What do climate modeling, astrophysics, and medicine have in common? Big Data. It requires ‘Big’ computers, too big to be just one computer but rather a number of them tied together. Managing all this data and making ‘sense’ out of it puts huge demands on performance, scalability and energy-efficiency of infrastructures. In many cases these high capacity demands are addressed by including one or more types of accelerators to speed up calculations (e.g. Graphics Processing Units), leading to much more heterogeneous systems. Second, virtualization of computer, storage, and network resources increases the flexibility to structure and arrange these resources, known as cloud computing. Virtualization techniques are well known in scientific computing, but there are significant challenges with the application of cloud computing to scientific computing. Third, in recent years industry found a mode to adopt and commercialize cloud computing, which leads to different usage models for computer resources. Tools for scientific computing will have to take into account that computer resources will be spread over a multitude of different parties, computer environments, and interfaces.
The ICT challenge of this project is to ease the management of highly complicated scientific computing infrastructures by effectively shielding the user from the low-level complexity. The project will investigate how to design a programmable e-Science architecture while describing the infrastructure components and optimize them for typical usage scenarios. The architecture will investigate efficient methods to program data-intensive applications on heterogeneous systems and to build workflow-based collaborative problem solving environments. By solving these challenging ICT problems around resource usage and optimization, This project will enable much easier access to e-Infrastructures, despite their growing complexity.
We primarily target our research at the scientific community. We work together with researchers from climate modeling, astrophysics, and medicine that gave us much valuable feedback and helps scientists to bridge the gap to demanding e-Science applications.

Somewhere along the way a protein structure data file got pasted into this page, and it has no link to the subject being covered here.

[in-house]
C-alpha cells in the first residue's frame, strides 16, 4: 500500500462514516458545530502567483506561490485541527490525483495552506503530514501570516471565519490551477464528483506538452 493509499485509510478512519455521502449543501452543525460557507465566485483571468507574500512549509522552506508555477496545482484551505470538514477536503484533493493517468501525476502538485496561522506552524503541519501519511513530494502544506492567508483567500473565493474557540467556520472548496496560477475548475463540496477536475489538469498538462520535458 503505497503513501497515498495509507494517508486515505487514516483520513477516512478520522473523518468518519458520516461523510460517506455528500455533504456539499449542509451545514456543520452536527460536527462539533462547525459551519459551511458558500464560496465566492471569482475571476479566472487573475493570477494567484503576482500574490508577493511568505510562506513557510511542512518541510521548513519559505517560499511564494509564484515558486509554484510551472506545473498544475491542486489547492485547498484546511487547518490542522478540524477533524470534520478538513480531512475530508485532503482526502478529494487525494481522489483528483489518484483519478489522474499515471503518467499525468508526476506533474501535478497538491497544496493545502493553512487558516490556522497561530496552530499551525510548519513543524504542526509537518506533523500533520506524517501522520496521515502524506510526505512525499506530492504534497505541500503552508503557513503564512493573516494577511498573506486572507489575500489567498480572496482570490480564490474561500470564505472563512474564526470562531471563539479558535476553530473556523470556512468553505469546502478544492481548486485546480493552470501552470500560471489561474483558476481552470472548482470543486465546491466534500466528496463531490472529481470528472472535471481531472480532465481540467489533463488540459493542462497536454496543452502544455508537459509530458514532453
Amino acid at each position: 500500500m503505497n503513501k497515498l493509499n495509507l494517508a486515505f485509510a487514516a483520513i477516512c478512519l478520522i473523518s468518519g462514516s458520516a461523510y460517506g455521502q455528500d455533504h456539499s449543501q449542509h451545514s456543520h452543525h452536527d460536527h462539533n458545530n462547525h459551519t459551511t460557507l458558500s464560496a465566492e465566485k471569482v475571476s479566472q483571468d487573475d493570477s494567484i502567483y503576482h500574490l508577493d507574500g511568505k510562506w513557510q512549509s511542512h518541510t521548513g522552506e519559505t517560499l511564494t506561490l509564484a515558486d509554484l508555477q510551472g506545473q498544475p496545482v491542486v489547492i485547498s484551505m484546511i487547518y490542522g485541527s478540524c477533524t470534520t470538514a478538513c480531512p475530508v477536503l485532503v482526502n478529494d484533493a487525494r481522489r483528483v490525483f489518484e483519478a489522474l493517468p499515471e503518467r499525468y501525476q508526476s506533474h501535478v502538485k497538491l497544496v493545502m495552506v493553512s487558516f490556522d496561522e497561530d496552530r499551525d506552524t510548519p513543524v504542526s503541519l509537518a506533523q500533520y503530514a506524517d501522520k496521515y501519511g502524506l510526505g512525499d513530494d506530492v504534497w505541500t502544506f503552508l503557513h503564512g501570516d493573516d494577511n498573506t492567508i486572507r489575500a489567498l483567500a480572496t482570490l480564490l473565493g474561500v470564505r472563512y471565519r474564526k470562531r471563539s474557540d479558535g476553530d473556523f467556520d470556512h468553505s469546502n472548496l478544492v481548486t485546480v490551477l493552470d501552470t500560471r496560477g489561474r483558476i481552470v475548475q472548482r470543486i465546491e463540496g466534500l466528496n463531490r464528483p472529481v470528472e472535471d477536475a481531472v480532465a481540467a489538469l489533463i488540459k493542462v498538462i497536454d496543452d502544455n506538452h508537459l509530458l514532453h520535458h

The joint research with P23 on distributed reasoning resulted in a cum laude PhD thesis and national recognized (NWO-VENI) award for Jacopo Urbani. The research on climate modelling resulted in an Enlighten Your Research Global award to an international team led by Prof. Henk Dijkstra (Utrecht University) and Dr. Frank Seinstra (Netherlands eScience Center). Another highlight is the two publications we have in the main conference of SC’13, on Exploring Portfolio Scheduling for Long-term Execution of Scientific Workloads in IaaS Clouds and on Scalable Virtual Machine Deployment Using VM Image Caches. Furthermore, the project leader received the Euro-Par Achievement Award in appreciation of the outstanding and sustained contributions to parallel processing in the Netherlands and beyond, including his research on parallel programming environments and his work on the DAS infrastructure.
Biggest results so far
BTWorld: A Large-scale Experiment in Time-Based Analytics
These days, large amounts of data are collected about the operation of many important systems, for instance, traffic systems and the financial system. Extracting meaningful information is very challenging: big data must be processed in time and without error. At TU Delft, for the last four years, we have been collecting data about BitTorrent, a system used by hundreds of millions of people worldwide for sharing videos and other files. For example, musicians use it for the distribution of their work and software developers for the distribution of open source software. More.
ICT science question: despite a large number of empirical and theoretical studies, observing the state of the global information networks remains a grand challenge. The main question we set out to answer was how to reliably analyze large scale time based datasets through different types of queries.
Involved COMMIT/partners: TUDelft.
Predicting the earth’s climate with Graphics Processing Units
In order to predict the earth’s climate, we need to understand the interaction between the atmosphere (air) and the oceans (water). Only at a resolution smaller than two kilometresessential physical phenomena such as ocean eddies are resolved in the ocean models.We develop ways in which climate modellers can use the enormous computing power that they need for high-resolution and long-running modelling. As high-resolution climate models require great computational power, we use Graphics Processing Units (GPUs) to perform the computations. More.
ICT science question: how to optimize data transfers between hosts and GPUs? Real programs contain dozens of kernels, i.e. small computer programs that manage input-output requests. On GPUs, the computational time of these individual kernels can often be optimized and reduced to virtually zero. At that point the transfer times between all these GPU kernels become the next bottleneck. The problem is that there are many different mechanisms for these transfers and the best mechanism depends on details of the algorithm. To solve this problem, we have developed a generic performance model that greatly helps in deciding which mechanism is optimal, thus avoiding the need to implement and measure all alternatives.
Involved COMMIT/partners: IMAU, eScience Center, VU Amsterdam.